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    actually, I don't have that kind of money to spend. I look at it this way: someone is going to squeeze 4 grand outta me this winter for heat; for that, I can (theoretically) get a very nice pellet stove, and the fuel to burn in it...and next year, it'll be cheap heat. or I can just give it all to the oil man...and do it again, next year. (and the next year, and the next year...)

    I was at lowe's the other day, and the guy said they expect to have them...1300 for the smaller englander.

    a wood stove: don't think thats really practical for me. Its not just the stove, itself, but I would also need 25 feet (at least) of very expensive chimney to go with it. I was told that the existing heatilator's chimney is just a "b-vent" pipe, and not adequate for a real heat generating device. (stove or fireplace). And I can't install that, myself. So, add labor.
  7. BrotherBart

    BrotherBart Hearth.com LLC Mid-Atlantic Division Staff Member

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    Yep Zeta. The OP has three choices. Gas, oil or electric.
  8. webbie

    webbie Seasoned Moderator Staff Member

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    From the "lazy" angle, you have to do a lot of calculation....

    Maybe overtime work is available - maybe you enjoy your work and make $50 an hour for those extra hours.....

    So even 2 hours OT (year round) a week would be enough to pay your total heating bill....and have a bunch of money left over for taxes.

    So, as with everything else - it all depends.

    Up until about 3 or 4 months ago, it would be safe to say that Pellet stoves were an optional and luxury purchase for 75% plus of users.....maybe even more...and maybe they don't even realize it! I have talked here to hundreds of user who "just wanted one".

    Lots of potential reasons - but at the same time, the words lazy and solid fuel don't go together. In fact, there is a bit of "forced suffering" that many of us have enjoyed - like the old joke that it cost $50K for some dude to heat with wood for the first year (truck, saw, hospital bill, frozen pipes, etc.)
  9. stoveguy2esw

    stoveguy2esw Minister of Fire

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    payment for heat of any kind has to be made, whether its money or time , just depends on which is more valuable to you. if you are 1800 sq ft and as well insulated as you have stated , the smaller unit probably would do the house, mine is smaller (1200 sq ft), but much older and much leakier and i heat with an 04 version of that same stove and dont have to push it at all. cleanup isnt as big a PITA as you seem to feel it is, takes me about 5 minutes twice a week with a loveless ash vac. monthly i clean the trap in my vent , another couple minutes, and seasonally i roll it outside and hit it with the compressor (which isnt a requirement but my house layout makes it an hour job from disconnect to reconnect). i will say this though , if you arent going to be diligent and maintain a pellet stove (of any kind) dont buy one , as a pellet stove is gonna treat you like you treat it , neglect it and it will let you down(probably when you want it most.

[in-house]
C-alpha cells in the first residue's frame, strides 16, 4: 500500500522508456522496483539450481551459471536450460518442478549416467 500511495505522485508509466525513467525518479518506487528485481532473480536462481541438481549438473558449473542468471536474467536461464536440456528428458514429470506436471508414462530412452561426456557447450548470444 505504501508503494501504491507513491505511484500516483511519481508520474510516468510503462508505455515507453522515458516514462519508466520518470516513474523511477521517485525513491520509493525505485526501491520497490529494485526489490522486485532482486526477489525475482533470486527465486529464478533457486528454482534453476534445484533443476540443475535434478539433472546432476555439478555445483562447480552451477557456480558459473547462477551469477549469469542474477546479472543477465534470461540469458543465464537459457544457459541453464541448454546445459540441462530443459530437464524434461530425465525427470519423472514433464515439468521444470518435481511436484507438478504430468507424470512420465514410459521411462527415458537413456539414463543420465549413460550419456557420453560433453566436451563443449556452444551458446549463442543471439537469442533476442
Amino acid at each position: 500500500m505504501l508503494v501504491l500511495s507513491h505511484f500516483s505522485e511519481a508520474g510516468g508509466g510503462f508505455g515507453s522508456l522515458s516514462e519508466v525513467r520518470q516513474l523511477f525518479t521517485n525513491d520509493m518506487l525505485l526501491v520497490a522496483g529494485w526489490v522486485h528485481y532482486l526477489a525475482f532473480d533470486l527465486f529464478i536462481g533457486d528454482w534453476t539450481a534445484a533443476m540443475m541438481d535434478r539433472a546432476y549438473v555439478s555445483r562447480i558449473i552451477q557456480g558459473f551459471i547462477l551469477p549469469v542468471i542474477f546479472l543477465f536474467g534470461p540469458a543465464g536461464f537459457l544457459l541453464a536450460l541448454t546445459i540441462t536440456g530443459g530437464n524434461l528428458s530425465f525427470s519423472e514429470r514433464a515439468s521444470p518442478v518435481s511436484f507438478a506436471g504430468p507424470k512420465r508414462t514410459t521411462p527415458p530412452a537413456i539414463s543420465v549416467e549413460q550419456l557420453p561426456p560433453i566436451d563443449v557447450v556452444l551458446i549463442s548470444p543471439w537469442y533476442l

10. cimbo190

    cimbo190 New Member

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    As long as you can get a stove and pellets you have not missed the boat.
  11. cac4

    cac4 New Member

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    well...I exaggerate about the "lazy" thing...a little.

    yeah, wouldn't that be nice.

    not available. I can't just "make more"...so I'm looking for other creative ways to save $.

    I guess "lazy" is all relative, too. I have a friend that heats w/ wood...he buys it by the grapple-load. I made some comment to the effect of "gee, thats alot of work", and he said, "nah...its only a few trees to cut/split/stack/lug"...like its "no big whoop". Obviously, he enjoys it, and has the physical prowess to do it. me? not so much...

    Now, mike makes the pellet stove maintenance sound e-z, too. 5 minutes, twice a week, I can handle. others make it sound like its much more than that.

    So the question remains, is there really much of a difference between makes of stoves in terms of weekly/daily maintenance? sounds like they're all pretty much the same...with the exception of "brand H".
  12. JPapiPE

    JPapiPE New Member

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    No Bart....I didn't miss "The Lazy part ". I'm lazy too, but I had to make up my mind that it was either a stove or spend every cent I have for K-1 (currently going for $4.86/ gallon in my neck of the woods.) Plus the spin off effects are gasoline is very costly as is food and other goods and services ...because the buck gets passed to us as consumers.